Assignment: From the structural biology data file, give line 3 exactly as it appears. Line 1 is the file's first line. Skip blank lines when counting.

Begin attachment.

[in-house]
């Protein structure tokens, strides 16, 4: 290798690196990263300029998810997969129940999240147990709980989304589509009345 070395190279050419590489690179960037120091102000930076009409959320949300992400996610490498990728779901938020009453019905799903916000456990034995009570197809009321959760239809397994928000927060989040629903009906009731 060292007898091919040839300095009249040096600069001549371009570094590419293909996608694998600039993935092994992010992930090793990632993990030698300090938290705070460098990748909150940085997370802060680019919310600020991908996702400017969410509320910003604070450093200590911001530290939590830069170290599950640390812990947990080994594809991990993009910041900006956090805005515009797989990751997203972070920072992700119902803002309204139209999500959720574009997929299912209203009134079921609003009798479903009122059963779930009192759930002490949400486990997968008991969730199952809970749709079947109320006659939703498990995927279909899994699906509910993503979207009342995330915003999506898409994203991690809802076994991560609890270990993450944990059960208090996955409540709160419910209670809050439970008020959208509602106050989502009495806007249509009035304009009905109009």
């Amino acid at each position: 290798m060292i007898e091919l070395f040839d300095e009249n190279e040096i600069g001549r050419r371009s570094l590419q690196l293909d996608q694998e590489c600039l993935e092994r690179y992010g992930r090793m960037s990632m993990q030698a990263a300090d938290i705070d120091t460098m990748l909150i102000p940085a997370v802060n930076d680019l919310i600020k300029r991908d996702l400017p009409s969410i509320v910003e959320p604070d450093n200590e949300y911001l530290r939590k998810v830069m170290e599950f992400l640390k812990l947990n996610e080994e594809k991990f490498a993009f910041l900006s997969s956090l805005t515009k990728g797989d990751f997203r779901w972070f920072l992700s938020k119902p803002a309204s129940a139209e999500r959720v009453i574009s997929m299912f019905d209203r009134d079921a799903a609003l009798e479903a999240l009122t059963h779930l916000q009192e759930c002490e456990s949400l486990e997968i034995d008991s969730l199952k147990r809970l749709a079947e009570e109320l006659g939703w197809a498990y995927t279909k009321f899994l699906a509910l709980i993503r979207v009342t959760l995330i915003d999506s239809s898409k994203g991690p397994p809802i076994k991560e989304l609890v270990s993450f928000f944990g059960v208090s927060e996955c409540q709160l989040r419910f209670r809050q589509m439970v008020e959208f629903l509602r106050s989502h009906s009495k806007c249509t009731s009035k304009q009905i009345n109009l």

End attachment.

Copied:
């Amino acid at each position: 290798m060292i007898e091919l070395f040839d300095e009249n190279e040096i600069g001549r050419r371009s570094l590419q690196l293909d996608q694998e590489c600039l993935e092994r690179y992010g992930r090793m960037s990632m993990q030698a990263a300090d938290i705070d120091t460098m990748l909150i102000p940085a997370v802060n930076d680019l919310i600020k300029r991908d996702l400017p009409s969410i509320v910003e959320p604070d450093n200590e949300y911001l530290r939590k998810v830069m170290e599950f992400l640390k812990l947990n996610e080994e594809k991990f490498a993009f910041l900006s997969s956090l805005t515009k990728g797989d990751f997203r779901w972070f920072l992700s938020k119902p803002a309204s129940a139209e999500r959720v009453i574009s997929m299912f019905d209203r009134d079921a799903a609003l009798e479903a999240l009122t059963h779930l916000q009192e759930c002490e456990s949400l486990e997968i034995d008991s969730l199952k147990r809970l749709a079947e009570e109320l006659g939703w197809a498990y995927t279909k009321f899994l699906a509910l709980i993503r979207v009342t959760l995330i915003d999506s239809s898409k994203g991690p397994p809802i076994k991560e989304l609890v270990s993450f928000f944990g059960v208090s927060e996955c409540q709160l989040r419910f209670r809050q589509m439970v008020e959208f629903l509602r106050s989502h009906s009495k806007c249509t009731s009035k304009q009905i009345n109009l």